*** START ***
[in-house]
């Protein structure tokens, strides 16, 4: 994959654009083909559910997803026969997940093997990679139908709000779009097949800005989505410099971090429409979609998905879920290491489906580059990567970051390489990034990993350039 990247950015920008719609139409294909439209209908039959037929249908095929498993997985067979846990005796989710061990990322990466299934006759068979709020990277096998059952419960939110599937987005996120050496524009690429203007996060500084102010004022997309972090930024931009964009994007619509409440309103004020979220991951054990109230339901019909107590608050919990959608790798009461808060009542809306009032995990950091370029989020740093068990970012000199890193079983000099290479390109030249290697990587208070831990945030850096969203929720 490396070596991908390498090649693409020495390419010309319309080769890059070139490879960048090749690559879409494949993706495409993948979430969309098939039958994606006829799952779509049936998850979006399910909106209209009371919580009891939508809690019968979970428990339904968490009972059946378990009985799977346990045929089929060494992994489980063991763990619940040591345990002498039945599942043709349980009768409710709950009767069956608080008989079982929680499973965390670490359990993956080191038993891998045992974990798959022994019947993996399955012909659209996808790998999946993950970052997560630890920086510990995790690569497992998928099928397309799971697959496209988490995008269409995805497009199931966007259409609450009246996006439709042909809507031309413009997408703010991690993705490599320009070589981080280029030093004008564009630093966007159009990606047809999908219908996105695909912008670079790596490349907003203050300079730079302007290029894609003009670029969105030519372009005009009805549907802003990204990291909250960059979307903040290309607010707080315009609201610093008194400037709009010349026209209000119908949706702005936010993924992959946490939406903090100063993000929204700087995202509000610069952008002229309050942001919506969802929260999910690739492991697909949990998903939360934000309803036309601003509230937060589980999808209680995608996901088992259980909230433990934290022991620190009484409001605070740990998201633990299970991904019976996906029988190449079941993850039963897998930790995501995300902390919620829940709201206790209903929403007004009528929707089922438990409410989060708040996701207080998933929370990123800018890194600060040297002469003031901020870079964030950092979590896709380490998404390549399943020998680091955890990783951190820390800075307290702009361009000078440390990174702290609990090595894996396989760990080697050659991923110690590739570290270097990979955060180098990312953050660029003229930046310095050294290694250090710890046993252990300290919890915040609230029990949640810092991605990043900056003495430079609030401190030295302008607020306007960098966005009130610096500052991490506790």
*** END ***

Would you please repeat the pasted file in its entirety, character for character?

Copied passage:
[in-house]
């Protein structure tokens, strides 16, 4: 994959654009083909559910997803026969997940093997990679139908709000779009097949800005989505410099971090429409979609998905879920290491489906580059990567970051390489990034990993350039 990247950015920008719609139409294909439209209908039959037929249908095929498993997985067979846990005796989710061990990322990466299934006759068979709020990277096998059952419960939110599937987005996120050496524009690429203007996060500084102010004022997309972090930024931009964009994007619509409440309103004020979220991951054990109230339901019909107590608050919990959608790798009461808060009542809306009032995990950091370029989020740093068990970012000199890193079983000099290479390109030249290697990587208070831990945030850096969203929720 490396070596991908390498090649693409020495390419010309319309080769890059070139490879960048090749690559879409494949993706495409993948979430969309098939039958994606006829799952779509049936998850979006399910909106209209009371919580009891939508809690019968979970428990339904968490009972059946378990009985799977346990045929089929060494992994489980063991763990619940040591345990002498039945599942043709349980009768409710709950009767069956608080008989079982929680499973965390670490359990993956080191038993891998045992974990798959022994019947993996399955012909659209996808790998999946993950970052997560630890920086510990995790690569497992998928099928397309799971697959496209988490995008269409995805497009199931966007259409609450009246996006439709042909809507031309413009997408703010991690993705490599320009070589981080280029030093004008564009630093966007159009990606047809999908219908996105695909912008670079790596490349907003203050300079730079302007290029894609003009670029969105030519372009005009009805549907802003990204990291909250960059979307903040290309607010707080315009609201610093008194400037709009010349026209209000119908949706702005936010993924992959946490939406903090100063993000929204700087995202509000610069952008002229309050942001919506969802929260999910690739492991697909949990998903939360934000309803036309601003509230937060589980999808209680995608996901088992259980909230433990934290022991620190009484409001605070740990998201633990299970991904019976996906029988190449079941993850039963897998930790995501995300902390919620829940709201206790209903929403007004009528929707089922438990409410989060708040996701207080998933929370990123800018890194600060040297002469003031901020870079964030950092979590896709380490998404390549399943020998680091955890990783951190820390800075307290702009361009000078440390990174702290609990090595894996396989760990080697050659991923110690590739570290270097990979955060180098990312953050660029003229930046310095050294290694250090710890046993252990300290919890915040609230029990949640810092991605990043900056003495430079609030401190030295302008607020306007960098966005009130610096500052991490506790």